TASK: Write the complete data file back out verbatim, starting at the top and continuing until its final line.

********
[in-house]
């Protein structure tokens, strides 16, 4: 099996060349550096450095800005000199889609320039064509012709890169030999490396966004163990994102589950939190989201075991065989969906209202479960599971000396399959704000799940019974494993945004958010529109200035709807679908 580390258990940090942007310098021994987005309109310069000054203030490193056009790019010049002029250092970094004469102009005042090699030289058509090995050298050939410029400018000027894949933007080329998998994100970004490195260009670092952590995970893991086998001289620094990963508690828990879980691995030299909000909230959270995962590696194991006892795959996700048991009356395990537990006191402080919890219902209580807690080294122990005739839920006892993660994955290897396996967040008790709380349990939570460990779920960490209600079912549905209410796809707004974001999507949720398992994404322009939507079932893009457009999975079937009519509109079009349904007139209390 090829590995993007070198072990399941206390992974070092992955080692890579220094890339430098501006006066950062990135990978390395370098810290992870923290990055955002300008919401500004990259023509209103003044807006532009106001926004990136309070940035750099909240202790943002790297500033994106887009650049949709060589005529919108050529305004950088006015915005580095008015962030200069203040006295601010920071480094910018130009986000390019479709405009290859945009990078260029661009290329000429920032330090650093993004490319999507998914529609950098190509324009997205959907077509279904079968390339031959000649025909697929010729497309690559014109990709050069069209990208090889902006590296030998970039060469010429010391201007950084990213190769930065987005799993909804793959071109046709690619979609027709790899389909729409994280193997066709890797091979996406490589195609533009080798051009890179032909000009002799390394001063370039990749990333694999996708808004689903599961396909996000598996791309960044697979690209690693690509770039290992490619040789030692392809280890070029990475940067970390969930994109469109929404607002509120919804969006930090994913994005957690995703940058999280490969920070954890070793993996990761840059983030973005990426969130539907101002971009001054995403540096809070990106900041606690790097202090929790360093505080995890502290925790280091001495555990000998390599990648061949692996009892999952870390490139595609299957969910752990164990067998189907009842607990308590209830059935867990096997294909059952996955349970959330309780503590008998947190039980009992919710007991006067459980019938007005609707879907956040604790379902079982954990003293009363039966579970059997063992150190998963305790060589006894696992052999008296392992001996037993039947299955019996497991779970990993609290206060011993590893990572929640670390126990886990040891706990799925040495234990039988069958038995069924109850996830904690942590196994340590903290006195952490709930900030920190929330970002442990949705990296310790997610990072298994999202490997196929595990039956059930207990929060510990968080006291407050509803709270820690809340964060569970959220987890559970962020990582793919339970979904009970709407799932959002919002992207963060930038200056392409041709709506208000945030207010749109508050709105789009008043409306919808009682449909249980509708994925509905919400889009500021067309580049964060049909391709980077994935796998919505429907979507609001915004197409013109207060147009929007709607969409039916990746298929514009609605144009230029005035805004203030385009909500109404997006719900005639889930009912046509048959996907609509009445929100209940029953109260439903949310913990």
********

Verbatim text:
[in-house]
């Protein structure tokens, strides 16, 4: 099996060349550096450095800005000199889609320039064509012709890169030999490396966004163990994102589950939190989201075991065989969906209202479960599971000396399959704000799940019974494993945004958010529109200035709807679908 580390258990940090942007310098021994987005309109310069000054203030490193056009790019010049002029250092970094004469102009005042090699030289058509090995050298050939410029400018000027894949933007080329998998994100970004490195260009670092952590995970893991086998001289620094990963508690828990879980691995030299909000909230959270995962590696194991006892795959996700048991009356395990537990006191402080919890219902209580807690080294122990005739839920006892993660994955290897396996967040008790709380349990939570460990779920960490209600079912549905209410796809707004974001999507949720398992994404322009939507079932893009457009999975079937009519509109079009349904007139209390 090829590995993007070198072990399941206390992974070092992955080692890579220094890339430098501006006066950062990135990978390395370098810290992870923290990055955002300008919401500004990259023509209103003044807006532009106001926004990136309070940035750099909240202790943002790297500033994106887009650049949709060589005529919108050529305004950088006015915005580095008015962030200069203040006295601010920071480094910018130009986000390019479709405009290859945009990078260029661009290329000429920032330090650093993004490319999507998914529609950098190509324009997205959907077509279904079968390339031959000649025909697929010729497309690559014109990709050069069209990208090889902006590296030998970039060469010429010391201007950084990213190769930065987005799993909804793959071109046709690619979609027709790899389909729409994280193997066709890797091979996406490589195609533009080798051009890179032909000009002799390394001063370039990749990333694999996708808004689903599961396909996000598996791309960044697979690209690693690509770039290992490619040789030692392809280890070029990475940067970390969930994109469109929404607002509120919804969006930090994913994005957690995703940058999280490969920070954890070793993996990761840059983030973005990426969130539907101002971009001054995403540096809070990106900041606690790097202090929790360093505080995890502290925790280091001495555990000998390599990648061949692996009892999952870390490139595609299957969910752990164990067998189907009842607990308590209830059935867990096997294909059952996955349970959330309780503590008998947190039980009992919710007991006067459980019938007005609707879907956040604790379902079982954990003293009363039966579970059997063992150190998963305790060589006894696992052999008296392992001996037993039947299955019996497991779970990993609290206060011993590893990572929640670390126990886990040891706990799925040495234990039988069958038995069924109850996830904690942590196994340590903290006195952490709930900030920190929330970002442990949705990296310790997610990072298994999202490997196929595990039956059930207990929060510990968080006291407050509803709270820690809340964060569970959220987890559970962020990582793919339970979904009970709407799932959002919002992207963060930038200056392409041709709506208000945030207010749109508050709105789009008043409306919808009682449909249980509708994925509905919400889009500021067309580049964060049909391709980077994935796998919505429907979507609001915004197409013109207060147009929007709607969409039916990746298929514009609605144009230029005035805004203030385009909500109404997006719900005639889930009912046509048959996907609509009445929100209940029953109260439903949310913990």